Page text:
Photographer and author John Harrington wrote a blog post titled, “The REAL New Frugality – TIME [Magazine] Style” in which he talks about how an amateur photographer left about $2,700 on the table by selling a photo he took to TIME for its cover for $30!

Buyers of photography are becoming accustomed to the dropping prices for images. After being asked to use one of his iconic images in exchange for a credit line, Chicago photographer Joe Pobereskin recently blogged, “Do you ever wonder what a photo credit tastes like? How about this: do you ever wonder how many miles per photo credit (MPCs) your car gets? I do.” Read entire post. And even Seth Godin, today blogged, “The reality of digital content (lose the cookie, lose the fortune?)” in which he ponders the economic futures of photographers and writers in this digital age.

Katrin Eismann, chairwoman of the Masters in Digital Photography program at the School of Visual Arts in New York said in a New York Times article, “Can an amateur take a picture as good as a professional? Sure,” Ms. Eismann said. “Can they do it on demand? Can they do it again? Can they do it over and over? Can they do it when a scene isn’t that interesting?” And that, I think, pretty much is what separates the pros from the amateurs.

But no doubt, professional photography is changing. The cost of entry to the industry has dropped dramatically forcing pros to seek out ways to differentiate themselves from their competitors lest the product they produce becomes comoditized. They must ask themselves, “What value do I bring to the client that my competitors do not?” and then talk it up during that initial phone conversation when the prospective client calls.

Gallery owner and photography educator Thomas Werner recently brought this to my attention: The San Francisco Museum of Modern Art held a symposium to which examined the current state of photography. They posed a question to the 13 invited participants to the symposium’s central question: “Is photography over?” It’s fascinating reading.

Richard Anderson, photographer, digital standards expert and the driving force behind dpBestflow, was interviewed by Ethan Salwen for the “AfterCapture On Photography” blog recently. The post was titled, “It’s About Professionalism, Stupid” and is a good read.

Mr. Salwen closes with: “I agree with Anderson that this is the most exciting time in the history of photography. How one does or doesn’t make money in this golden age of photography will continue to be a challenge. But whether or not is focused on making money from photography, thoughtful photographers trying to make great images must continue to take advantage of evolving technologies. This requires addressing the craft of photography with professionalism.”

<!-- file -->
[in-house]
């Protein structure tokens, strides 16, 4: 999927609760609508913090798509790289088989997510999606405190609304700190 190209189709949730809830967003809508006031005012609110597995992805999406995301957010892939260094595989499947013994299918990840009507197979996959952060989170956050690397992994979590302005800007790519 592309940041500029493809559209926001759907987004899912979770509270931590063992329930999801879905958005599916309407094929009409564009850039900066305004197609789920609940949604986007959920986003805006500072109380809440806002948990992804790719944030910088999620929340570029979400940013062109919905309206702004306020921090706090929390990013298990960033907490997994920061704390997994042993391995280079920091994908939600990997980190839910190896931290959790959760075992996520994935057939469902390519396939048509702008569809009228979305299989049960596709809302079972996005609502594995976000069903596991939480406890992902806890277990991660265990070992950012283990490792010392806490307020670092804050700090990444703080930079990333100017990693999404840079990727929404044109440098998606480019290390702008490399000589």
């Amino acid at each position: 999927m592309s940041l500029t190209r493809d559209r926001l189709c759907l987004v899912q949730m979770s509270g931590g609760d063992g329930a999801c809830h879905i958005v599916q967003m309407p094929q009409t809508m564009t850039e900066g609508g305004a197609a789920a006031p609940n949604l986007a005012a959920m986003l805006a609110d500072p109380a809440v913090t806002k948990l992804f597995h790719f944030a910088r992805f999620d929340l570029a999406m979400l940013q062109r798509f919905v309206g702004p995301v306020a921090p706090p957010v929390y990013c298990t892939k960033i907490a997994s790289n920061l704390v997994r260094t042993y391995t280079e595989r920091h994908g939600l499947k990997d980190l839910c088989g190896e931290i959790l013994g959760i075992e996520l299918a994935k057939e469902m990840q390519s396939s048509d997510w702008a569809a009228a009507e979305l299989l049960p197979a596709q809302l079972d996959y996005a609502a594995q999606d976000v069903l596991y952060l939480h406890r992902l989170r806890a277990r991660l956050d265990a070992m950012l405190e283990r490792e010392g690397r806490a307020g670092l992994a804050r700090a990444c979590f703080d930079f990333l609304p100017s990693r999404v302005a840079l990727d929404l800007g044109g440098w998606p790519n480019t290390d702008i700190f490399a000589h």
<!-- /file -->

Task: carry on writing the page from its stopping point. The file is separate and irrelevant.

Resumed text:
I thought I’d close this entry with something Barrie Spence brought to my attention in a comment to that “Score This…” post. This is an ad that appeared on Scotland’s Gumtree, which as far as I can tell, is sort of like the USA’s Craigslist. It too might elicit that same nervous laugh…


Score This: Photog 1, Cheapskate 0

We’re all pretty tired of being asked to shoot on spec, shoot for a low fee with the promise of more work, and that sort of nonsense. These two ads appeared on the Seattle Craigslist over the past two days. I think you’ll enjoy reading…

Need Photographer (originally posted March 10th)

We are a 5 person construction company and need to update our website and brochure with NEW images of our staff. We would like to give an opportunity to the right photographer to take our company images. Ideally we need a formal and an informal picture, also a landscape shot of our company vehicle. Basically these pictures will help us get off the ground and renovate our website.

If you do a good enough job on our company portraits then you will ideally be awarded a future PAID contract to take pictures of our job sites (once we get a job!). We will want to have the rights to be able to use the photos on our website and brochure/print media. You will get a boost to your portfolio!

Experience in corporate photography along with a portfolio is a MUST or your email will be disregarded. We are looking at scheduling the shoot within the next week so be prepared to move fast!

And then a clever photographer posted the following:

Need Construction Crew (originally posted March 12th)

We are a 5 person photography company and need to update our photography studio and shooting space with NEW office spaces for our staff. We would like to give an opportunity to the right construction crew to build our new company digs. Ideally we need a formal and an informal working space, also a landscape crew for our out side shooting area. Basically these structures will help us get off the ground and renovate our old space.

If you do a good enough job on our company building then you will ideally be awarded a future PAID contract to build structures of our photography clients (once we get a job!). We will want to have the rights to be able to exploit you as we see fit just for credit and a great job! You will get a boost to your structure building skills!

Experience in corporate building along with a portfolio is a MUST or your email will be disregarded, after all beggars can be choosers. We are looking at scheduling the construction within the next week so be prepared to move fast!

I don’t know who the authors are, if they care to be identified, I’ll add proper attribution if they contact me. What do you think?